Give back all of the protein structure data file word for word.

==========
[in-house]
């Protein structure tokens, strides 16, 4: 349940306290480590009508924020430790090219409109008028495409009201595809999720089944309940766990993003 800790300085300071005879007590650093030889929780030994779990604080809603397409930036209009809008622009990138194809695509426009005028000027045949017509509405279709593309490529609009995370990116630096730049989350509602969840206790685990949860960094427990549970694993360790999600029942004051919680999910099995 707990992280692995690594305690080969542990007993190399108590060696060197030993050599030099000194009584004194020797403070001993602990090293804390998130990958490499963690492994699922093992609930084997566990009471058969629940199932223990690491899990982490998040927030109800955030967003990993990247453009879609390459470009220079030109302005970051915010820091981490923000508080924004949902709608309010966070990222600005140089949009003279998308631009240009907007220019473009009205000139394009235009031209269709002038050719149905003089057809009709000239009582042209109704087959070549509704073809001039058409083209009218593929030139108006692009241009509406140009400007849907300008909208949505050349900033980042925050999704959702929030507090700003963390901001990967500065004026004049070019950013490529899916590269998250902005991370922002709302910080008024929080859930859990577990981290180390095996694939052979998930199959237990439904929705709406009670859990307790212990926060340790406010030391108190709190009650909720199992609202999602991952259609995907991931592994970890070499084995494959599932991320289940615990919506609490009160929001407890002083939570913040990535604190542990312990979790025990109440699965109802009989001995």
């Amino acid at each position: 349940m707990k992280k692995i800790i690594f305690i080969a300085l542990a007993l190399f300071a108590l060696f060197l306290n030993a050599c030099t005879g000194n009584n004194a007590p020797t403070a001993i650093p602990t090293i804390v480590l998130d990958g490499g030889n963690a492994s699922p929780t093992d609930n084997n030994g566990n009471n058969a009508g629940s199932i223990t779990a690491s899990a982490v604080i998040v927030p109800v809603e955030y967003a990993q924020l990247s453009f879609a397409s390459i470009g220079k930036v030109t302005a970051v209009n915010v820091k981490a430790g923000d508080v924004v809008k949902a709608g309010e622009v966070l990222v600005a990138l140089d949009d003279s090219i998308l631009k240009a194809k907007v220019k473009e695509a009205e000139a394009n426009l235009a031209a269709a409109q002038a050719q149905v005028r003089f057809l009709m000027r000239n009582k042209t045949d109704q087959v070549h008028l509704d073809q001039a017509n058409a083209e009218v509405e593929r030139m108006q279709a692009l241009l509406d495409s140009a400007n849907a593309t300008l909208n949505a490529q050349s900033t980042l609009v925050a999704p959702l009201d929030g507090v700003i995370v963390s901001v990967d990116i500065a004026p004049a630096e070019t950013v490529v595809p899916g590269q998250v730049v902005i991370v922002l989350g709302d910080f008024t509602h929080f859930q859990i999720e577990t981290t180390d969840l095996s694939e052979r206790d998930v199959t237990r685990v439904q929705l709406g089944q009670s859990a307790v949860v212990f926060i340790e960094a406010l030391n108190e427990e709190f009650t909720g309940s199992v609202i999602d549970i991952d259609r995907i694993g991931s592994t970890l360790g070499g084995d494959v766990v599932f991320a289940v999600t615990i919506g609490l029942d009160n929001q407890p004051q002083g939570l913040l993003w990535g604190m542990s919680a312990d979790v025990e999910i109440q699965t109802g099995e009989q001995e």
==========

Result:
[in-house]
């Protein structure tokens, strides 16, 4: 349940306290480590009508924020430790090219409109008028495409009201595809999720089944309940766990993003 800790300085300071005879007590650093030889929780030994779990604080809603397409930036209009809008622009990138194809695509426009005028000027045949017509509405279709593309490529609009995370990116630096730049989350509602969840206790685990949860960094427990549970694993360790999600029942004051919680999910099995 707990992280692995690594305690080969542990007993190399108590060696060197030993050599030099000194009584004194020797403070001993602990090293804390998130990958490499963690492994699922093992609930084997566990009471058969629940199932223990690491899990982490998040927030109800955030967003990993990247453009879609390459470009220079030109302005970051915010820091981490923000508080924004949902709608309010966070990222600005140089949009003279998308631009240009907007220019473009009205000139394009235009031209269709002038050719149905003089057809009709000239009582042209109704087959070549509704073809001039058409083209009218593929030139108006692009241009509406140009400007849907300008909208949505050349900033980042925050999704959702929030507090700003963390901001990967500065004026004049070019950013490529899916590269998250902005991370922002709302910080008024929080859930859990577990981290180390095996694939052979998930199959237990439904929705709406009670859990307790212990926060340790406010030391108190709190009650909720199992609202999602991952259609995907991931592994970890070499084995494959599932991320289940615990919506609490009160929001407890002083939570913040990535604190542990312990979790025990109440699965109802009989001995």
């Amino acid at each position: 349940m707990k992280k692995i800790i690594f305690i080969a300085l542990a007993l190399f300071a108590l060696f060197l306290n030993a050599c030099t005879g000194n009584n004194a007590p020797t403070a001993i650093p602990t090293i804390v480590l998130d990958g490499g030889n963690a492994s699922p929780t093992d609930n084997n030994g566990n009471n058969a009508g629940s199932i223990t779990a690491s899990a982490v604080i998040v927030p109800v809603e955030y967003a990993q924020l990247s453009f879609a397409s390459i470009g220079k930036v030109t302005a970051v209009n915010v820091k981490a430790g923000d508080v924004v809008k949902a709608g309010e622009v966070l990222v600005a990138l140089d949009d003279s090219i998308l631009k240009a194809k907007v220019k473009e695509a009205e000139a394009n426009l235009a031209a269709a409109q002038a050719q149905v005028r003089f057809l009709m000027r000239n009582k042209t045949d109704q087959v070549h008028l509704d073809q001039a017509n058409a083209e009218v509405e593929r030139m108006q279709a692009l241009l509406d495409s140009a400007n849907a593309t300008l909208n949505a490529q050349s900033t980042l609009v925050a999704p959702l009201d929030g507090v700003i995370v963390s901001v990967d990116i500065a004026p004049a630096e070019t950013v490529v595809p899916g590269q998250v730049v902005i991370v922002l989350g709302d910080f008024t509602h929080f859930q859990i999720e577990t981290t180390d969840l095996s694939e052979r206790d998930v199959t237990r685990v439904q929705l709406g089944q009670s859990a307790v949860v212990f926060i340790e960094a406010l030391n108190e427990e709190f009650t909720g309940s199992v609202i999602d549970i991952d259609r995907i694993g991931s592994t970890l360790g070499g084995d494959v766990v599932f991320a289940v999600t615990i919506g609490l029942d009160n929001q407890p004051q002083g939570l913040l993003w990535g604190m542990s919680a312990d979790v025990e999910i109440q699965t109802g099995e009989q001995e």